Bankers under the impression that they have friends in high places might want to check back in with the Fed. Little-noticed in Chair Yellen’s exchanges at the Joint Economic Committee earlier this week was one with Sen. Cruz. In it, she unsurprisingly, if incorrectly, reiterated that small businesses think they’ve got all the credit they need. Then, she quite surprisingly went on to say that, if banks flee the small-business field, little worry – fintech is stepping in and, for good measure, perhaps doing it better than banks. For a Fed long fearful of shadow banks and wary of fintech, this was a startling statement.
Importantly, this answer came after Sen. Cruz argued that all the new rules have suppressed bank small-business lending. One could thus read Chair Yellen as saying that rules or no rules, small businesses are getting credit not only because they don’t seem to want any more, but also because unregulated companies are stepping in. Specifically, she said:
In terms of small business lending, the landscape has changed a lot. Perhaps community banks are providing less than they used to. Large banks are providing more, online lenders and new fintech firms are coming in and filling part of the void and devising new ways to lend quickly to small businesses in ways that are perhaps less costly than traditional banks.
So, game on. In a recent op-ed, I assessed the potential for platform companies to do to traditional financial institutions what Amazon has done to shopping for shoes at the mall – i.e., obliterate it. Although it may take some time for platform companies to reach deeply into the financial-intermediation value chain to pluck the parts that profit them the most, one of the earliest cherries on the tree surely is small-business lending. With as much as a $2 trillion credit gap around the world, the need is there and platform companies already have strong ties across the B2B and B2C chains that bind small businesses to their customers and ride along the platform all the way to what was once the bank.
In fact, platform companies in this space know their customers better – algorithmically speaking – than banks. Think about the records of transactions, trades, and customer reviews that could quickly lead to credit decisions. Banks have what I call “little data” – what the branch manager might know and what a borrower says on a credit application, information so heterogeneous that no efforts have yet produced automated underwriting suitable for large-scale origination. However, platform companies handling small-business transactions know more about their customers than the customer likely knows about itself. Deploying their seemingly all-powerful algorithms could quickly redefine not only the way small-business loans are delivered, but also how risky they are. Even more importantly, small-business lending funded by platform companies through cash reserves and small fees along the payment chain from the borrower upend a cornerstone of financial intermediation, changing not only the construct of fractional banking, but also the entire conceptual base of conventional monetary policy.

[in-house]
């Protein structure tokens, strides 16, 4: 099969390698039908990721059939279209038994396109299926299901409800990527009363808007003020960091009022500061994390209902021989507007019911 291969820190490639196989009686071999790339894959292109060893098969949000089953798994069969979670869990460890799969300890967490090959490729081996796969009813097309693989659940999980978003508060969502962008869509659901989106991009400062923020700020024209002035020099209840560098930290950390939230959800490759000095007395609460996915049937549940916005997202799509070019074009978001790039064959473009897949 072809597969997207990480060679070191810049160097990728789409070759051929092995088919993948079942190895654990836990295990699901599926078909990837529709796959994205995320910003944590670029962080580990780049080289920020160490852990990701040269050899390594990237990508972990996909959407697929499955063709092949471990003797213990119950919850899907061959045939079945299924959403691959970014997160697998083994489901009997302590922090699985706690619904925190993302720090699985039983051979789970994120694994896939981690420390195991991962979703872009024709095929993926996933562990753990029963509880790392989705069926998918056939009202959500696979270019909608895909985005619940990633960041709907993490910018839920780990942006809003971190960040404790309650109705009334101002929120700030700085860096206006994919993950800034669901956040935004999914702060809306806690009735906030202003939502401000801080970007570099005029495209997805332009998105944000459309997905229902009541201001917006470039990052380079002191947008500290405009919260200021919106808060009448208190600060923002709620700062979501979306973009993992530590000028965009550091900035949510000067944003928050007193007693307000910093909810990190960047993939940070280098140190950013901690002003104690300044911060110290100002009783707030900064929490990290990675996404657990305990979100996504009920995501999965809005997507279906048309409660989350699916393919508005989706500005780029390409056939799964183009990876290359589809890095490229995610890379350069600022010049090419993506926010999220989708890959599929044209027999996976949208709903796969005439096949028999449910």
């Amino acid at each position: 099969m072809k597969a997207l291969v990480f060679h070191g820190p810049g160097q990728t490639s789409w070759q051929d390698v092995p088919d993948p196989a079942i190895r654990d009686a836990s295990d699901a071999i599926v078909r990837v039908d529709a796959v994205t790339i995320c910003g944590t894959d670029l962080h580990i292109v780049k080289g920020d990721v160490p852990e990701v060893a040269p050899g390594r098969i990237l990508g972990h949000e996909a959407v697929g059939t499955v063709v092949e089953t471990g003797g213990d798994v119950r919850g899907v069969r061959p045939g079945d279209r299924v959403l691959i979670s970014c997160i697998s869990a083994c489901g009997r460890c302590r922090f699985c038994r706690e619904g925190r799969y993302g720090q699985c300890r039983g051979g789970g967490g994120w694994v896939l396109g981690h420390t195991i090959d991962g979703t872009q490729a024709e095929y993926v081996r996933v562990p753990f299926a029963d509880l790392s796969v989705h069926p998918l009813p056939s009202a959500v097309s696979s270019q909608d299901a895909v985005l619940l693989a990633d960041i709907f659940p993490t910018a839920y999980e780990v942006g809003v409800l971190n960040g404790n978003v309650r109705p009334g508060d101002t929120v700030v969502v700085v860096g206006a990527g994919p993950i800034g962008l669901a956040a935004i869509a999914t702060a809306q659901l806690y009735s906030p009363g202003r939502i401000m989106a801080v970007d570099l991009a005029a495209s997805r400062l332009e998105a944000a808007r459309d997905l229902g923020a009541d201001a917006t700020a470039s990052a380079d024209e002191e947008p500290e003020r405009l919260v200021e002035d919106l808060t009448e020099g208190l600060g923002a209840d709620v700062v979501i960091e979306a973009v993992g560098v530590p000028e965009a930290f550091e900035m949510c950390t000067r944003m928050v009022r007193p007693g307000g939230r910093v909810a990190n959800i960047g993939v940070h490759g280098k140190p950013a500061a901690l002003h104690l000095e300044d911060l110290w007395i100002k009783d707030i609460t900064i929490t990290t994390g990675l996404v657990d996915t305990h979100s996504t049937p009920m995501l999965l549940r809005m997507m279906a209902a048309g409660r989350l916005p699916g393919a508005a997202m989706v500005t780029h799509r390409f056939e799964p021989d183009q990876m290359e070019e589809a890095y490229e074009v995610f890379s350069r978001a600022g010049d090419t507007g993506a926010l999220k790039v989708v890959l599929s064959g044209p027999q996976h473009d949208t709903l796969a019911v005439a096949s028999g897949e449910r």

I’ll save for another day the question of whether fintech and online lenders are now less costly or otherwise preferable to banks, as Ms. Yellen suggests. What’s immediately important is that she has declared that, if banks can’t meet a key market need due to all the post-crisis rules, so be it. The rules will stay and customers may go elsewhere. Rules will change a little bit under a new Fed, but not enough to reverse the fundamental reality that many traditional financial-intermediation products can be easily disintermediated and then more profitably and perhaps even better offered by non-banks. It is for this reason that the Bank of England warned earlier this week that U.K. banks are under-estimating the strategic challenge they face, why the Basel Committee thinks banks face a grim future, and the FSB recently forecast a paradigm shift to platforms.
All’s fair in this fight, but not if banks labor under rules that are necessary for any entity offering banking services to ensure customer safety, market liquidity, and systemic stability. Banks are indeed unique in the taxpayer benefits they enjoy, but they enjoy these benefits so they can serve social-welfare and macroeconomic needs. Can these needs be met without rules and without the risks for which the bank safety net exists? We may well find out, hopefully not the hard way.